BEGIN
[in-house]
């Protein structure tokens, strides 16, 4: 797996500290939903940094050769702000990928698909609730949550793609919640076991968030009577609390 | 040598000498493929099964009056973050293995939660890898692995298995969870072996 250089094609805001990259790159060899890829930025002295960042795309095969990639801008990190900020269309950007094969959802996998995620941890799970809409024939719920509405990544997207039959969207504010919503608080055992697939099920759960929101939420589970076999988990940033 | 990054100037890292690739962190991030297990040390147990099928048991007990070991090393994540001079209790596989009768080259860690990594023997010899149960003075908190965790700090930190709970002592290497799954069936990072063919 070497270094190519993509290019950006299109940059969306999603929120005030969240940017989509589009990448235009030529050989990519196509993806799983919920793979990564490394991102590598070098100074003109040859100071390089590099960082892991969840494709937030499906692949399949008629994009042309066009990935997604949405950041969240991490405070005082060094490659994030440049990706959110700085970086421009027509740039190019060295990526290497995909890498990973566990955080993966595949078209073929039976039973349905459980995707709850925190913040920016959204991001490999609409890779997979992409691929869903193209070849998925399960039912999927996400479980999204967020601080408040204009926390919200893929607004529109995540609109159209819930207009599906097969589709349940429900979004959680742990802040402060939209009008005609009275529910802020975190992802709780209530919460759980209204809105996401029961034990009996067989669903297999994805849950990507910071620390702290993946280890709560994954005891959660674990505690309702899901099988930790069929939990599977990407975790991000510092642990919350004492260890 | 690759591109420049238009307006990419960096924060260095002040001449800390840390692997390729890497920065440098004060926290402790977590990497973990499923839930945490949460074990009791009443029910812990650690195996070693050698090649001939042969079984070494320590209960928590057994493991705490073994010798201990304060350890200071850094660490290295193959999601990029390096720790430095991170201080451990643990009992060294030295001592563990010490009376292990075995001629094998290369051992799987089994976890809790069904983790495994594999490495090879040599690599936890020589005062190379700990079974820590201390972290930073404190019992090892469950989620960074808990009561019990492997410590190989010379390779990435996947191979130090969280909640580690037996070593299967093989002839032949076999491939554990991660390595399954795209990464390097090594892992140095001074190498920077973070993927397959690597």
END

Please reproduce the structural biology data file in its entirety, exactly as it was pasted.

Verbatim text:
[in-house]
């Protein structure tokens, strides 16, 4: 797996500290939903940094050769702000990928698909609730949550793609919640076991968030009577609390 | 040598000498493929099964009056973050293995939660890898692995298995969870072996 250089094609805001990259790159060899890829930025002295960042795309095969990639801008990190900020269309950007094969959802996998995620941890799970809409024939719920509405990544997207039959969207504010919503608080055992697939099920759960929101939420589970076999988990940033 | 990054100037890292690739962190991030297990040390147990099928048991007990070991090393994540001079209790596989009768080259860690990594023997010899149960003075908190965790700090930190709970002592290497799954069936990072063919 070497270094190519993509290019950006299109940059969306999603929120005030969240940017989509589009990448235009030529050989990519196509993806799983919920793979990564490394991102590598070098100074003109040859100071390089590099960082892991969840494709937030499906692949399949008629994009042309066009990935997604949405950041969240991490405070005082060094490659994030440049990706959110700085970086421009027509740039190019060295990526290497995909890498990973566990955080993966595949078209073929039976039973349905459980995707709850925190913040920016959204991001490999609409890779997979992409691929869903193209070849998925399960039912999927996400479980999204967020601080408040204009926390919200893929607004529109995540609109159209819930207009599906097969589709349940429900979004959680742990802040402060939209009008005609009275529910802020975190992802709780209530919460759980209204809105996401029961034990009996067989669903297999994805849950990507910071620390702290993946280890709560994954005891959660674990505690309702899901099988930790069929939990599977990407975790991000510092642990919350004492260890 | 690759591109420049238009307006990419960096924060260095002040001449800390840390692997390729890497920065440098004060926290402790977590990497973990499923839930945490949460074990009791009443029910812990650690195996070693050698090649001939042969079984070494320590209960928590057994493991705490073994010798201990304060350890200071850094660490290295193959999601990029390096720790430095991170201080451990643990009992060294030295001592563990010490009376292990075995001629094998290369051992799987089994976890809790069904983790495994594999490495090879040599690599936890020589005062190379700990079974820590201390972290930073404190019992090892469950989620960074808990009561019990492997410590190989010379390779990435996947191979130090969280909640580690037996070593299967093989002839032949076999491939554990991660390595399954795209990464390097090594892992140095001074190498920077973070993927397959690597």